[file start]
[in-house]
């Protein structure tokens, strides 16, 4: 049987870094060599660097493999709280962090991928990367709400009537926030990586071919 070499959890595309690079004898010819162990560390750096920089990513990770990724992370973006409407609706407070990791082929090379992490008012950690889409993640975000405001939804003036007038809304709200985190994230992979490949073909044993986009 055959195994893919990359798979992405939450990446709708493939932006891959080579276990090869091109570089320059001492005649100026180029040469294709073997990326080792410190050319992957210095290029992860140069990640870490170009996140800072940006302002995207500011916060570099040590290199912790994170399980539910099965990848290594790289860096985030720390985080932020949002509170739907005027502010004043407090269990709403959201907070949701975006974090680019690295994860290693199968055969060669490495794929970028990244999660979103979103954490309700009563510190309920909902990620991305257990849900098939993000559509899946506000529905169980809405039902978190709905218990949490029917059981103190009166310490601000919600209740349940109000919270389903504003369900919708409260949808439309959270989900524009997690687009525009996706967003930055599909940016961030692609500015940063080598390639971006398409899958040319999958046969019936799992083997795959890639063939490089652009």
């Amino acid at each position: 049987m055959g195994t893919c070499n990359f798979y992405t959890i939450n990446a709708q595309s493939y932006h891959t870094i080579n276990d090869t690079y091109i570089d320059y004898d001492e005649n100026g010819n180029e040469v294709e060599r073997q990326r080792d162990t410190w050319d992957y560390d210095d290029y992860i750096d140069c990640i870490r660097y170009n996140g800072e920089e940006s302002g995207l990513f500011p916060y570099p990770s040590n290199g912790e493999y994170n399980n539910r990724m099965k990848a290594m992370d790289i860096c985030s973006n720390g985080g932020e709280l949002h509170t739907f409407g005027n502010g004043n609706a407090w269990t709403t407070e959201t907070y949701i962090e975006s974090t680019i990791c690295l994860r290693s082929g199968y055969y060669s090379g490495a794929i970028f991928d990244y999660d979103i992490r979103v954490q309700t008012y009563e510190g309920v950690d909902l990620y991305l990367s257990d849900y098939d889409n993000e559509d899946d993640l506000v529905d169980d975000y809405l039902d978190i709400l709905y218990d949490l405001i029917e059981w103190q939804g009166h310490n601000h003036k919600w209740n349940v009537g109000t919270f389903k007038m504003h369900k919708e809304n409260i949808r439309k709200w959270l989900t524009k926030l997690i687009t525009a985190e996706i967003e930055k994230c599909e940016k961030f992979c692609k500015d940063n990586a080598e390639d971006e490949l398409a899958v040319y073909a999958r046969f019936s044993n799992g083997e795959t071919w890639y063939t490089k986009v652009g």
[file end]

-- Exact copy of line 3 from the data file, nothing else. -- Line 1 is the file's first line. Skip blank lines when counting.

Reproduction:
């Amino acid at each position: 049987m055959g195994t893919c070499n990359f798979y992405t959890i939450n990446a709708q595309s493939y932006h891959t870094i080579n276990d090869t690079y091109i570089d320059y004898d001492e005649n100026g010819n180029e040469v294709e060599r073997q990326r080792d162990t410190w050319d992957y560390d210095d290029y992860i750096d140069c990640i870490r660097y170009n996140g800072e920089e940006s302002g995207l990513f500011p916060y570099p990770s040590n290199g912790e493999y994170n399980n539910r990724m099965k990848a290594m992370d790289i860096c985030s973006n720390g985080g932020e709280l949002h509170t739907f409407g005027n502010g004043n609706a407090w269990t709403t407070e959201t907070y949701i962090e975006s974090t680019i990791c690295l994860r290693s082929g199968y055969y060669s090379g490495a794929i970028f991928d990244y999660d979103i992490r979103v954490q309700t008012y009563e510190g309920v950690d909902l990620y991305l990367s257990d849900y098939d889409n993000e559509d899946d993640l506000v529905d169980d975000y809405l039902d978190i709400l709905y218990d949490l405001i029917e059981w103190q939804g009166h310490n601000h003036k919600w209740n349940v009537g109000t919270f389903k007038m504003h369900k919708e809304n409260i949808r439309k709200w959270l989900t524009k926030l997690i687009t525009a985190e996706i967003e930055k994230c599909e940016k961030f992979c692609k500015d940063n990586a080598e390639d971006e490949l398409a899958v040319y073909a999958r046969f019936s044993n799992g083997e795959t071919w890639y063939t490089k986009v652009g």